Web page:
Kenya: Religious leaders are public figures and should tolerate a high level of criticism
27 Jul 2012
ARTICLE 19 is increasingly concerned about threats and attacks against journalists in Kenya who report on matters of public interest involving religious leaders.
On 29 June 2012, Erasto Agwanda Saye, a journalist based in Kisumu, was physically attacked after writing an article alleging that an ‘Overseer’ (or pastor) in the ‘Power of Jesus Around the World Church’ was engaged in adultery. Saye reported that church-goers were criticising the appointment of the new Overseer, who they claimed was a serial ‘wife-inheritor’ and adulterer. When Saye asked for comment from the Bishop who made the appointment, he was warned of ‘dire consequences’ should he report the story. In a text message to Saye the Bishop wrote ‘Try and write the story, you will know who I am.’ Saye’s attackers have been arrested and charged with beating the journalist.
On 22 July 2012 two Nation TV journalists were threatened after attending a church service before ‘Fire Ministries Church’ Pastor, Michael Njoroge. The journalists were pursuing a story that Njoroge had paid prostitutes to falsely claim that they had been healed after receiving prayers from him. Njoroge warned the journalists that they would ‘eat grass’ (meaning they would be cursed and equated to an animal) and suggested that he could invoke the power of God to transfer illness to those who challenged him. The threats were later broadcasted on Nation TV.
ARTICLE 19 is concerned both by the threatened and actual violence against journalists in these cases, as well as the underlying reasoning that religious leaders should not be offended nor criticised in the media.
The right to freedom of expression protects not only the expression of information and ideas that are favourably received but also those that offend, shock or disturb the State or any sector of the population. Freedom of expression can indeed be restricted if it is necessary to do so to protect the rights of others. However, public figures are legitimately subjected to criticism and should, given their position, role and influence, tolerate increased public scrutiny. Religious leaders are public figures as they play a role in public life. Therefore ARTICLE 19 affirms that certain aspects of their private lives may be of legitimate public interest and justify journalistic enquiry. The issue of alleged corruption in the functioning of churches in Kenya is topical and of real public interest.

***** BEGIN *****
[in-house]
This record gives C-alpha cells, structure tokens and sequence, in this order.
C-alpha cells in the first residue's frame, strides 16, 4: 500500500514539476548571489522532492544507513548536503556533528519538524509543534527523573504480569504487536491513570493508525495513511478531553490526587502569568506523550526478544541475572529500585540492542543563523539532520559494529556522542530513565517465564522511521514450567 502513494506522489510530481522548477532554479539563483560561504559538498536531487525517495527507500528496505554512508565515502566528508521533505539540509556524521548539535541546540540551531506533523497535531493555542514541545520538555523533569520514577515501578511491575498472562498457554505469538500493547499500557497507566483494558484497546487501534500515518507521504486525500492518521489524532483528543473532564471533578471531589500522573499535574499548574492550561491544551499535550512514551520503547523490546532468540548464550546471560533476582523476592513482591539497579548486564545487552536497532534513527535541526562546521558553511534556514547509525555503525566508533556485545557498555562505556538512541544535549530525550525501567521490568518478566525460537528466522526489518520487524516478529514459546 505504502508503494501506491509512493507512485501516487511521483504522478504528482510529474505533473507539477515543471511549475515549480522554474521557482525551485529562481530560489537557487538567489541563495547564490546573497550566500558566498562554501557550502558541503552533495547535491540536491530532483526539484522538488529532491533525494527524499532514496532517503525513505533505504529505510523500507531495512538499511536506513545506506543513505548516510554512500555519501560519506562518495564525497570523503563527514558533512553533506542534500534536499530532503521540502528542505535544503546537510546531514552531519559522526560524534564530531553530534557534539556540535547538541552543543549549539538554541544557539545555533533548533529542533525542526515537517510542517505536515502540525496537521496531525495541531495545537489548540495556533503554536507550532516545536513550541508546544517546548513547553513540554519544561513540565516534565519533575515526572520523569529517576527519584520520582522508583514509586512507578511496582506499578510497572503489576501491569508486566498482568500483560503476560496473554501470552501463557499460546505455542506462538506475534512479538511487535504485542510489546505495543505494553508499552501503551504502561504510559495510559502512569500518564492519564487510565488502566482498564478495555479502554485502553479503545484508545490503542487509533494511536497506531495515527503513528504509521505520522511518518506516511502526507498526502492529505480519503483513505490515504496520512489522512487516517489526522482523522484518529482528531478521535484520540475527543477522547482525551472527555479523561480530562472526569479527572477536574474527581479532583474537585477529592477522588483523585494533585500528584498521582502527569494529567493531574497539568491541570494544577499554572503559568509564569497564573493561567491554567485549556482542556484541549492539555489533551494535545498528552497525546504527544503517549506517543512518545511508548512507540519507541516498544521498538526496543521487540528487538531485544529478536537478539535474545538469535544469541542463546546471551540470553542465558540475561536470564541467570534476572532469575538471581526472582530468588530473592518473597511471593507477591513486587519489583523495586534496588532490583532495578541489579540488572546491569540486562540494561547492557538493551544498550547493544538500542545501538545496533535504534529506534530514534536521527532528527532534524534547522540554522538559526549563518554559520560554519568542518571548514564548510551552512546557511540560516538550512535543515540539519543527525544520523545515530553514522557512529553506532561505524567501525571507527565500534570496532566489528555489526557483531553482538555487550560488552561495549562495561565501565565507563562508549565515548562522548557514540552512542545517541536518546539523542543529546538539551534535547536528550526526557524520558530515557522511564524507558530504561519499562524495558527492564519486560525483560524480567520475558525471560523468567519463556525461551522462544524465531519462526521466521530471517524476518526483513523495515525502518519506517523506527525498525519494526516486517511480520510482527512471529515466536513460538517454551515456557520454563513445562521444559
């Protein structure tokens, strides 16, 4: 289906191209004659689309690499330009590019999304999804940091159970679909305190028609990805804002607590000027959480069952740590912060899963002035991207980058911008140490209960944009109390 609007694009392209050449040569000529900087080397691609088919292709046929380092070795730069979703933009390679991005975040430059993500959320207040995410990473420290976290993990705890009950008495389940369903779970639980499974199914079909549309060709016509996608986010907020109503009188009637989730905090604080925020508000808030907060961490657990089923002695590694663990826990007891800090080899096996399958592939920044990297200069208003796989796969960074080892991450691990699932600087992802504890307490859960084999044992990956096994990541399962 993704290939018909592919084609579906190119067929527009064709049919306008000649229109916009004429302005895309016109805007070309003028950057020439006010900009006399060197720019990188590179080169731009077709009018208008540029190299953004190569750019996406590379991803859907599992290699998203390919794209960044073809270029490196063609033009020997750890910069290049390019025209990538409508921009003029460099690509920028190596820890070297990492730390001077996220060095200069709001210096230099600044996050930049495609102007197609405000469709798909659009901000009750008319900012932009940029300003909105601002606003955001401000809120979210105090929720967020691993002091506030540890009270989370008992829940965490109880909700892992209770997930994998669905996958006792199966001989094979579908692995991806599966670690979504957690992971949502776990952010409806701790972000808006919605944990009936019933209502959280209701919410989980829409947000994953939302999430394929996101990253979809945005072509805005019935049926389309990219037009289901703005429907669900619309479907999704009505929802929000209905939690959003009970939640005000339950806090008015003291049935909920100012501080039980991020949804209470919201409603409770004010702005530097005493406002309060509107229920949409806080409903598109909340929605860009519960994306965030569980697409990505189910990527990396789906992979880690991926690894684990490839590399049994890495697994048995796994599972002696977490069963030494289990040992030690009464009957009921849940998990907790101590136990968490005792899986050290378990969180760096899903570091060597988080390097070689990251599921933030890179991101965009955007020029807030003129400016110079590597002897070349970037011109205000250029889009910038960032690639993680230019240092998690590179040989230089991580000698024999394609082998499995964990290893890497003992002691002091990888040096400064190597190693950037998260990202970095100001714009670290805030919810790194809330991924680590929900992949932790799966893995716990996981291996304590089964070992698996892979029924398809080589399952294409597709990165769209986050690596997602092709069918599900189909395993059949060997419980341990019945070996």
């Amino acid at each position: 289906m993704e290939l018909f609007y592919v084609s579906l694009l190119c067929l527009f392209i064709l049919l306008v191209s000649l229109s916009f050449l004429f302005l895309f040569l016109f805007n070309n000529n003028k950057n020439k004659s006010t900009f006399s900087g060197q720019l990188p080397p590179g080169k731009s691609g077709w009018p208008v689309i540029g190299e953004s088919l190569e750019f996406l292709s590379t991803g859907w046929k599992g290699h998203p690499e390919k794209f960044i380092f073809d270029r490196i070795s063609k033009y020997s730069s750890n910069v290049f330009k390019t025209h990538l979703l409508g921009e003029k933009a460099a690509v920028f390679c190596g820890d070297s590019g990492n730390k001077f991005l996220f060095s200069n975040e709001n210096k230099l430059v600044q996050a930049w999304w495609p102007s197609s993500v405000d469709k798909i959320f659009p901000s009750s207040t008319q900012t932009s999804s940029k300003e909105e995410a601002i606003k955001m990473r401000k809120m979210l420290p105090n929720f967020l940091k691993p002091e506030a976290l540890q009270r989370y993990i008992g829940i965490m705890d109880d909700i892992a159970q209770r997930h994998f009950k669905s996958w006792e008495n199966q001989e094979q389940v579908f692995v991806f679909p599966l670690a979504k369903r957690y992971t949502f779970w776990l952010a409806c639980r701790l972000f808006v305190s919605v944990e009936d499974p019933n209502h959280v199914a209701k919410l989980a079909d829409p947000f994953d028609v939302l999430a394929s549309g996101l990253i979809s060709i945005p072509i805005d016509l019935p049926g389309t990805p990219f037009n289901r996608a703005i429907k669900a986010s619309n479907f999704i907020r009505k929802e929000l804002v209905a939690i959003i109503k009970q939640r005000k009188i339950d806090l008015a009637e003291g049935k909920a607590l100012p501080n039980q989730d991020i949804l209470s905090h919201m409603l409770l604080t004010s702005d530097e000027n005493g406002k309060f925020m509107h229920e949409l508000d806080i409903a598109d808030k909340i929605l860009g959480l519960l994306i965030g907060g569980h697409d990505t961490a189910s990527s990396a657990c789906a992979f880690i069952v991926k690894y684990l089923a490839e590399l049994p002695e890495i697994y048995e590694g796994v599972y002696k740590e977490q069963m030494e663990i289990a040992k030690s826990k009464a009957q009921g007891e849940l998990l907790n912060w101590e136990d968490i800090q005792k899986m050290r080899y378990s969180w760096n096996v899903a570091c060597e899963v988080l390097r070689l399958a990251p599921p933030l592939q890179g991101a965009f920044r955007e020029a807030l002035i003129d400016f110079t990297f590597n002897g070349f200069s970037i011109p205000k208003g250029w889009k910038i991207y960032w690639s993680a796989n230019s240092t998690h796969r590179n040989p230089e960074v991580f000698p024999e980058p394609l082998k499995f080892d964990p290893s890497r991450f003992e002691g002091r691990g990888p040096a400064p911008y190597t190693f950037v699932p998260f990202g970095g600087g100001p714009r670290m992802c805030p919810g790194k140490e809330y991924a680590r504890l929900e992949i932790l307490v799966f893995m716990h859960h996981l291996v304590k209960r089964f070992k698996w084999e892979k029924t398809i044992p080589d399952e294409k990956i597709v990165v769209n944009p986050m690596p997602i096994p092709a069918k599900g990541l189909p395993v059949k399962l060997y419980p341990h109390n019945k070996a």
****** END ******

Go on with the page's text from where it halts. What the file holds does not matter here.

The Human Rights Committee has made it clear that under no circumstances can an attack on a person for exercising freedom of expression be justified. ARTICLE 19 recalls the Joint Declaration of 25 June 2012 on Crimes Against Freedom of Expression which calls on States to create a new category of ‘crimes against freedom of expression’. Governments are under a duty to prevent, prohibit and protect people from, such crimes. International human rights law not only protects individuals from rights-violations by the State but also obliges the State to protect individuals from violations of their rights by other private individuals.
The African Commission on Human and Peoples’ Rights’ Resolution on the Safety of Journalists and Media Practitioners in Africa also notes that press freedom and freedom of expression can only be enjoyed when journalists are free from pressure, intimidation and coercion. Violence and other crimes against those exercising their right to freedom of expression, particularly journalists who investigate corruption and other issues of public interest, has a chilling effect on the free-flow of information.
ARTICLE 19 therefore calls upon the Kenyan Government to ensure that any allegations of threats or attacks on journalists are promptly and properly investigated. Perpetrators must be prosecuted and victims must be offered appropriate redress and remedy, whether civil or criminal, in order to protect the fundamental right to freedom of expression, and, in particular, media freedom.
- A wife- or widow-inheritance is the practice in which a man inherits the widow of his deceased brother or other close relative. Originally a protective custom, reports abound that it is much abused and women are forced into sexual relations and, if inheritance is refused, women can be driven out of their communities.
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